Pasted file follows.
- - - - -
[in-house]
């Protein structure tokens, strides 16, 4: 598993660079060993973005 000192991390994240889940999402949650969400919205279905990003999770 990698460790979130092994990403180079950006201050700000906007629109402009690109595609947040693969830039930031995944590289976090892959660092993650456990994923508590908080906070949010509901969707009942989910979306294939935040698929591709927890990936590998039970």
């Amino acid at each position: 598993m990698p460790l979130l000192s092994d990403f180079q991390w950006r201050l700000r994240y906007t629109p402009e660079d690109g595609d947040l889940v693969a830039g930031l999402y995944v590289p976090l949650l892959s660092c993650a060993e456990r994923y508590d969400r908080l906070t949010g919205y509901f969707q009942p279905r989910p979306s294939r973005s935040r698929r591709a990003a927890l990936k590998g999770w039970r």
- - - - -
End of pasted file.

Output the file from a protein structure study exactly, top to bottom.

[in-house]
């Protein structure tokens, strides 16, 4: 598993660079060993973005 000192991390994240889940999402949650969400919205279905990003999770 990698460790979130092994990403180079950006201050700000906007629109402009690109595609947040693969830039930031995944590289976090892959660092993650456990994923508590908080906070949010509901969707009942989910979306294939935040698929591709927890990936590998039970």
């Amino acid at each position: 598993m990698p460790l979130l000192s092994d990403f180079q991390w950006r201050l700000r994240y906007t629109p402009e660079d690109g595609d947040l889940v693969a830039g930031l999402y995944v590289p976090l949650l892959s660092c993650a060993e456990r994923y508590d969400r908080l906070t949010g919205y509901f969707q009942p279905r989910p979306s294939r973005s935040r698929r591709a990003a927890l990936k590998g999770w039970r």